What the IRS Really Did to the Tea Party
Policy + Politics

What the IRS Really Did to the Tea Party

REUTERS/Kevin Lamarque

Republicans got their smoking gun with a new report about how the IRS hounded Tea Party-themed groups. But as the smoke starts to clear, it looks like GOP congressmen missed their intended target—President Obama.

The White House escaped any blame for the Internal Revenue Service burying conservative “social welfare” groups with “unnecessary” questions and delaying approval of their tax-exempt status, if the agency granted its approval at all, according to the 54-page report released Tuesday afternoon by the Treasury Inspector General for Tax Administration, a presidential appointee by George W. Bush.

All of the IRS officials interviewed for the report “stated that the criteria were not influenced by any individual or organization outside the IRS.” The inspector general’s report blamed the fiasco on “insufficient oversight provided by [IRS] management.”

Obama in a statement called the findings “intolerable and inexcusable.”

The inspector general’s office initiated its audit based on concerns expressed by unnamed congressmen, confirming their suspicions about the IRS but not the administration.

This marks a critical turning point in what increasingly resembled a major political controversy. Only hours before the release of the report, White House press secretary Jay Carney took a stand-offish tone at the daily press briefing.

“We cannot and should not pre-judge the outcome of the investigation,” said Carney, who juggled tough questions about the IRS and, separately, the Justice Department seizing the phone records of Associated Press journalists to identify their sources for an article last year about a thwarted terrorist attack out of Yemen.

The White House claimed to be operating in the dark with the IRS, saying its office of counsel only learned about the claims a few weeks ago. Carney can return to the podium on Wednesday with the bureaucratic equivalent of a pardon.

But this does not close the Republican case on the IRS’ wrong-headed activities. The House Ways and Means Committee will hold a Friday hearing on the matter, and several prominent GOP leaders have latched onto the scandal as a means to attack the IRS’ upcoming administration of Obamacare next year.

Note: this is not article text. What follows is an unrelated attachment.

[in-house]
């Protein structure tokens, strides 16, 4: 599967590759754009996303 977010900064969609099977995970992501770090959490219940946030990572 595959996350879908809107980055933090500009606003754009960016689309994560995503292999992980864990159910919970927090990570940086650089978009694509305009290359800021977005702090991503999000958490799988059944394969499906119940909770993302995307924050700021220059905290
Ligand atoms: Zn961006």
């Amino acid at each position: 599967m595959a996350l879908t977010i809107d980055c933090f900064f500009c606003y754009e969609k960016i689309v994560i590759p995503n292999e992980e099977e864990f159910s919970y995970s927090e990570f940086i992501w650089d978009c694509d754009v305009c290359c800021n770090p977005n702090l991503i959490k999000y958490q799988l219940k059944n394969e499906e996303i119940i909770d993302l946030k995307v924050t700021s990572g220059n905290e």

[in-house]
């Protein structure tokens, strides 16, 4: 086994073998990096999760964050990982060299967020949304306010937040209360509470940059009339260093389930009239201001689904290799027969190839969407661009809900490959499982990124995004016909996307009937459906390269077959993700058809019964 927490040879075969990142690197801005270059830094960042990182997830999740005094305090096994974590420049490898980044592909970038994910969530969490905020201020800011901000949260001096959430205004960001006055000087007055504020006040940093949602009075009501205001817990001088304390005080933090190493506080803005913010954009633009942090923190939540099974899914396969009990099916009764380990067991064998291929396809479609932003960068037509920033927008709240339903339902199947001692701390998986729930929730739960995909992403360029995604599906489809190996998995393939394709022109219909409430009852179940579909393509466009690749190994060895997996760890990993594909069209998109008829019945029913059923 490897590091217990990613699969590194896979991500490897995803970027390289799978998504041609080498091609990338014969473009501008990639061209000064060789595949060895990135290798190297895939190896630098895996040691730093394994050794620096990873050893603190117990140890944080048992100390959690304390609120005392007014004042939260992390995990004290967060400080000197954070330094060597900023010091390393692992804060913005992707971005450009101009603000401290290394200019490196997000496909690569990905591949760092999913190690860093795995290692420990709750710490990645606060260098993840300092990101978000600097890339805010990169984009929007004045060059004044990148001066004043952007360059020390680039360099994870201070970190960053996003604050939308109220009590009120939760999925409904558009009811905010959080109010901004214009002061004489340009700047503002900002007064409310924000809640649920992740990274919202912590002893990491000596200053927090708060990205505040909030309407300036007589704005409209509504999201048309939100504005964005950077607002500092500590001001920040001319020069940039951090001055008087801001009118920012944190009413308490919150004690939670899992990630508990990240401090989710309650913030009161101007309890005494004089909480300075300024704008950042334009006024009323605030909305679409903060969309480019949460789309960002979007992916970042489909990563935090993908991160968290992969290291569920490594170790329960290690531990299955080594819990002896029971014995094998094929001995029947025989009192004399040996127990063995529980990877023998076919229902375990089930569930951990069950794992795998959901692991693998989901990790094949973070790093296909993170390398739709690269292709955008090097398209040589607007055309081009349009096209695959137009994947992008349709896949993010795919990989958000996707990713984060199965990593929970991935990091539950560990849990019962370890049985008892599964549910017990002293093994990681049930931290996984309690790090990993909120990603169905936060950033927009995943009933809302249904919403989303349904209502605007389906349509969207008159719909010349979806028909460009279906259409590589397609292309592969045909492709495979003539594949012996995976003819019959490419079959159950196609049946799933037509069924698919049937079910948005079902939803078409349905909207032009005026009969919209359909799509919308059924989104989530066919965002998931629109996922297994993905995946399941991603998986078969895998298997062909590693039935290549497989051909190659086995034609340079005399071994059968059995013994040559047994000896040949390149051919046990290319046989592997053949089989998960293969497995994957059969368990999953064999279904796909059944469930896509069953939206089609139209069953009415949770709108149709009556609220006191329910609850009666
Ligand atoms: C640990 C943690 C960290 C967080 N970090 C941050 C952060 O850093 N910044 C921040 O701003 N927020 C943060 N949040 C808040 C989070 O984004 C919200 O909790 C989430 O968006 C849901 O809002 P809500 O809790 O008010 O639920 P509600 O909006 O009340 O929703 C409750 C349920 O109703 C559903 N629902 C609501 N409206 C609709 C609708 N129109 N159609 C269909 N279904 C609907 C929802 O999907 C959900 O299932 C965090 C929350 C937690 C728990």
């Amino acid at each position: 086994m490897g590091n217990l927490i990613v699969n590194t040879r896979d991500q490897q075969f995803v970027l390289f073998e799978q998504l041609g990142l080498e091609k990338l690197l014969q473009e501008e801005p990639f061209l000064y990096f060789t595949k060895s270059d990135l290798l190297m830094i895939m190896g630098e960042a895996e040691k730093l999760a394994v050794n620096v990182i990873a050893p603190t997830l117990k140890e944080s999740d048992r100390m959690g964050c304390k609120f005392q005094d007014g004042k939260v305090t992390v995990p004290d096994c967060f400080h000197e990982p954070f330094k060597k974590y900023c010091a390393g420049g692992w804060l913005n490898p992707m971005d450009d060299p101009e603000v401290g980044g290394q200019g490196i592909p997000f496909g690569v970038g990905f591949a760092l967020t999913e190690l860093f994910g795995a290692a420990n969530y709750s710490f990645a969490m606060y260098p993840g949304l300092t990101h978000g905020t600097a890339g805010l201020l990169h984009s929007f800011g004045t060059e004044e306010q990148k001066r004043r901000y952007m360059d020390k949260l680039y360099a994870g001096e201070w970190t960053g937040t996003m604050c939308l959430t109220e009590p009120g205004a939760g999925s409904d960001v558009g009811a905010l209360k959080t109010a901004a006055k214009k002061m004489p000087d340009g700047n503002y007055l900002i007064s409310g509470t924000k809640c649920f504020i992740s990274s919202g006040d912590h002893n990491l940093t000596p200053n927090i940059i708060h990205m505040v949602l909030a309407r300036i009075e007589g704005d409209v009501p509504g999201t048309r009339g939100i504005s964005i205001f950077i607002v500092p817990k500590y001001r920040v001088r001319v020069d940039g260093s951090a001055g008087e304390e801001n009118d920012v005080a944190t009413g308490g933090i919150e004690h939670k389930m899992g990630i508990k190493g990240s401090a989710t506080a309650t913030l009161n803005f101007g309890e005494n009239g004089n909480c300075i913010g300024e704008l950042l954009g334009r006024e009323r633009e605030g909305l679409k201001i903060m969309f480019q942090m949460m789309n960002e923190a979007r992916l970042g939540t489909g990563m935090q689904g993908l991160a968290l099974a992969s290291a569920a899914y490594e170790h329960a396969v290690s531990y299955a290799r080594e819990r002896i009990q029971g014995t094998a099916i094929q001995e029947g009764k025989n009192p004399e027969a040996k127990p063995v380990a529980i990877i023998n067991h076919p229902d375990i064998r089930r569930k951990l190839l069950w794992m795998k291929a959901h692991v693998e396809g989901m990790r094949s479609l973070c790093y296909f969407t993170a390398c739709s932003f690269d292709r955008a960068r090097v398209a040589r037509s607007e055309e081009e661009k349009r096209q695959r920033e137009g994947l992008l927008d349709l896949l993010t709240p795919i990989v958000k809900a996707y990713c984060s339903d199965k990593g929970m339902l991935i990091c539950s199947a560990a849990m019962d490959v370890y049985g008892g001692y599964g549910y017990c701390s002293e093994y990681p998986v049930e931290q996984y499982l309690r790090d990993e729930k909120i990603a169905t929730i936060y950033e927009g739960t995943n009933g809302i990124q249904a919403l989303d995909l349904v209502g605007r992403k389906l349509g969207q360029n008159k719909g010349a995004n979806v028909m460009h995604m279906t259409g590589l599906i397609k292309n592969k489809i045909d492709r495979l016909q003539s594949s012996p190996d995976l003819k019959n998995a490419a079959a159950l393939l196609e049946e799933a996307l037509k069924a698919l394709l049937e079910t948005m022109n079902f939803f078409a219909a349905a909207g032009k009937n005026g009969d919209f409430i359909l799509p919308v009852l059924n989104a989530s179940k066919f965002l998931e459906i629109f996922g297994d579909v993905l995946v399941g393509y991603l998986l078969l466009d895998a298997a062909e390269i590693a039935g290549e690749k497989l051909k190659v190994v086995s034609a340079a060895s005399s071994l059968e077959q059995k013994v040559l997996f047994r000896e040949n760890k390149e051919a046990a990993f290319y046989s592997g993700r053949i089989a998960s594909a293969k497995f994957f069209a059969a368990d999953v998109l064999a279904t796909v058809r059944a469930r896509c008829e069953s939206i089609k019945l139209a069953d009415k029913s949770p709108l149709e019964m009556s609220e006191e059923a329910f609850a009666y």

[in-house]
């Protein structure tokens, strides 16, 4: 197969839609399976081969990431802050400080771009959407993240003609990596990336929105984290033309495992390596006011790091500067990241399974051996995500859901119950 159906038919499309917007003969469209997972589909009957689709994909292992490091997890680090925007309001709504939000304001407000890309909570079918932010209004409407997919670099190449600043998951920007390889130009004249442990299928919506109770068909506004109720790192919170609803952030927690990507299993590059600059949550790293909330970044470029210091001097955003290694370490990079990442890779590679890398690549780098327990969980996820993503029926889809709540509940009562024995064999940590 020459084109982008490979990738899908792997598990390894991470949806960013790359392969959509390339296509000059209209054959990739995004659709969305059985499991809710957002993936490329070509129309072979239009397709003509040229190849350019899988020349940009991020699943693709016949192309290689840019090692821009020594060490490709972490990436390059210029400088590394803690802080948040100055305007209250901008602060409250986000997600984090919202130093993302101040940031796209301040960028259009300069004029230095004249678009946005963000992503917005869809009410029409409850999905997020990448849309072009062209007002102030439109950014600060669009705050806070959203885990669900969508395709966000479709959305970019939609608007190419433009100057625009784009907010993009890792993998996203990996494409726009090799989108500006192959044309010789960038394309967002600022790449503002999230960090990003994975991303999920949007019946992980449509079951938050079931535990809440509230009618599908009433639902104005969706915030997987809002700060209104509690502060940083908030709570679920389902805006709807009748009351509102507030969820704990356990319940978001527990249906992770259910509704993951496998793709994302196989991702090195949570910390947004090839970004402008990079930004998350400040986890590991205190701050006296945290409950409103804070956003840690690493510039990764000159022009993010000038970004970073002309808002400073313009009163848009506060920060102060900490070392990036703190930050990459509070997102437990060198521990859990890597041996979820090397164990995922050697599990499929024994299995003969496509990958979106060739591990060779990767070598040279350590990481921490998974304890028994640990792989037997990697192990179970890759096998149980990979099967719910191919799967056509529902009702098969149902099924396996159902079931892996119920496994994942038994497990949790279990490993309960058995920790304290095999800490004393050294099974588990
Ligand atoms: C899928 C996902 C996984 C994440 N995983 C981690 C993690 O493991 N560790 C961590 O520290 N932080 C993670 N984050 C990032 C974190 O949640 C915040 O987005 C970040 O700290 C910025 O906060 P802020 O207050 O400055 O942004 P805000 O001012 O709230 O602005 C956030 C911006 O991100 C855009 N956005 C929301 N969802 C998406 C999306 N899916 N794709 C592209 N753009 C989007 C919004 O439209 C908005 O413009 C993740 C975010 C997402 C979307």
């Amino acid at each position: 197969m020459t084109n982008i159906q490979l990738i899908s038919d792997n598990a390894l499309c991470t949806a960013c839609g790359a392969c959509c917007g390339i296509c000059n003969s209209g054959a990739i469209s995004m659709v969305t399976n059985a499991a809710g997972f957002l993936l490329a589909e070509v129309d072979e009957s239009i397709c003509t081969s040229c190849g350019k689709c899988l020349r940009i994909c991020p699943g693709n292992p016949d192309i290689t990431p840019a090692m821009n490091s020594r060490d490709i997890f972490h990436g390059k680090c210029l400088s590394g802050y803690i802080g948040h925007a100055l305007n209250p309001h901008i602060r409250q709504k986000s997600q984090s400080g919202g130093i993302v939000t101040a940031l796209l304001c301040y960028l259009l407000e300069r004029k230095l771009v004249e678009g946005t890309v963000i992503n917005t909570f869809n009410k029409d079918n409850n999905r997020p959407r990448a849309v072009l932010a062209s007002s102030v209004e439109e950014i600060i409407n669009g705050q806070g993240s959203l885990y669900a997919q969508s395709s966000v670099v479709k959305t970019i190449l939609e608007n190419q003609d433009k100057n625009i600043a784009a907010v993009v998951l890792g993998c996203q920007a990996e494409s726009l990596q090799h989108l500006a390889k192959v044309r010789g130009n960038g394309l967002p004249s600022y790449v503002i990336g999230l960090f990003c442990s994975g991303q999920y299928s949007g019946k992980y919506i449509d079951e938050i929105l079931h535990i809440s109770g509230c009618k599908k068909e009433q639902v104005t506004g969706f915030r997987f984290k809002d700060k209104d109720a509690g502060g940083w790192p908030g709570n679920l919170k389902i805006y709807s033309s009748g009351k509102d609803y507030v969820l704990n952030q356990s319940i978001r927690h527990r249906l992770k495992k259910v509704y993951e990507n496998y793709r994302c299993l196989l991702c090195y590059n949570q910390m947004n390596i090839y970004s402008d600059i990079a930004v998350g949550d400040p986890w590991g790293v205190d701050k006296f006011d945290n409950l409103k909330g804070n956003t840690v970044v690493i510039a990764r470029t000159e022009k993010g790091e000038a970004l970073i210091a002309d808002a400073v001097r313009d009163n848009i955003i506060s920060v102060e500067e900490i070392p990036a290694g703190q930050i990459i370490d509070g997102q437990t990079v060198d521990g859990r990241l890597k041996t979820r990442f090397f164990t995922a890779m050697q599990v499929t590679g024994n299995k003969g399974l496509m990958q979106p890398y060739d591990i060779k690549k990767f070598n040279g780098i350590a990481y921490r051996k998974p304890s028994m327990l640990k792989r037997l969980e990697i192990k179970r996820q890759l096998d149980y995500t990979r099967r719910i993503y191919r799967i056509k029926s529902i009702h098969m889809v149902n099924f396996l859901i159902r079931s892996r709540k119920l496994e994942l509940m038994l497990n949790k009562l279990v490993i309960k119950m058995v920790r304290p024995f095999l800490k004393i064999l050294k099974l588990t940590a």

House Oversight and Government Reform Chairman Darrell Issa, R-Calif., and Rep. Jim Jordan, R-Oh., sent a letter Tuesday to Lois Lerner, the director of the IRS’ non-profit division, claiming that she misled Congress in her past statements about how Tea Party groups were vetted.
After the report was released, Jordan said in a statement, “We still do not know why the targeting began, how extensive it was, who initiated it and who knew about it. The IRS must be held accountable to the American people, who require a full investigation of the circumstances surrounding the facts established in this audit.”

So, what does the inspector general say?

First of all, it doesn’t state that organizations seeking non-profit status should escape IRS scrutiny. The report merely objects to “inappropriate” politicized criteria. The inspector general also concludes that the IRS has not resolved its problems.

After the 2010 Supreme Court ruling on Citizens United opened the floodgates for independent political expenditures, conservative and liberal politicos started 501 (c)(3) and 501(c)(4) organizations.

These tax-exempt entities are supposed to have an educational and charitable purpose, with any political campaign activities either being forbidden or highly restricted. Many of these groups were integral in the 2010 and 2012 elections, but the majority of them were small time. They reportedly range from Super PACs such as Karl Rove’s Crossroads GPS to the much smaller Glen Beck-inspired branches of the talk show host’s “9/12” project, a reference to the day after the Sept. 11, 2001 terrorist attacks.

Of the 296 applications reviewed by the inspector general, as of the end of last year “108 had been approved, 28 were withdrawn by the applicant, none had been denied, and 160 were open from 206 to 1,138 calendar days (some for more than three years and crossing two election cycles).” None of the groups’ names were listed in the report.

IRS employees based in Cincinnati developed criteria in March, 2010 to “Be On the Look Out” for any organization featuring “Tea Party,” “Patriots,” “9/12,” or other “political-sounding” terms in the name. The inquiries included groups not linked to the Tea Party movement, but IRS officials in Washington allowed a standard that specifically examined conservative groups to stay in place for more than 18 months.

Ninety-eight organizations received requests for additional information from the IRS that the inspector general deemed unnecessary in its report. The requests included donor names, a list of officers and directors’ political affiliations, and information on the outside employment of the organization’s leadership.

The IRS accepted seven of the nine fixes recommended by the inspector general. But the agency disagreed that it needed to “[d]evelop guidance for specialists on how to process requests for tax-exempt status involving potentially significant political campaign intervention. This guidance should also be posted to the Internet to provide transparency to organizations on the application process.”

Instead, the IRS proposed as an alternative that it “develop training.”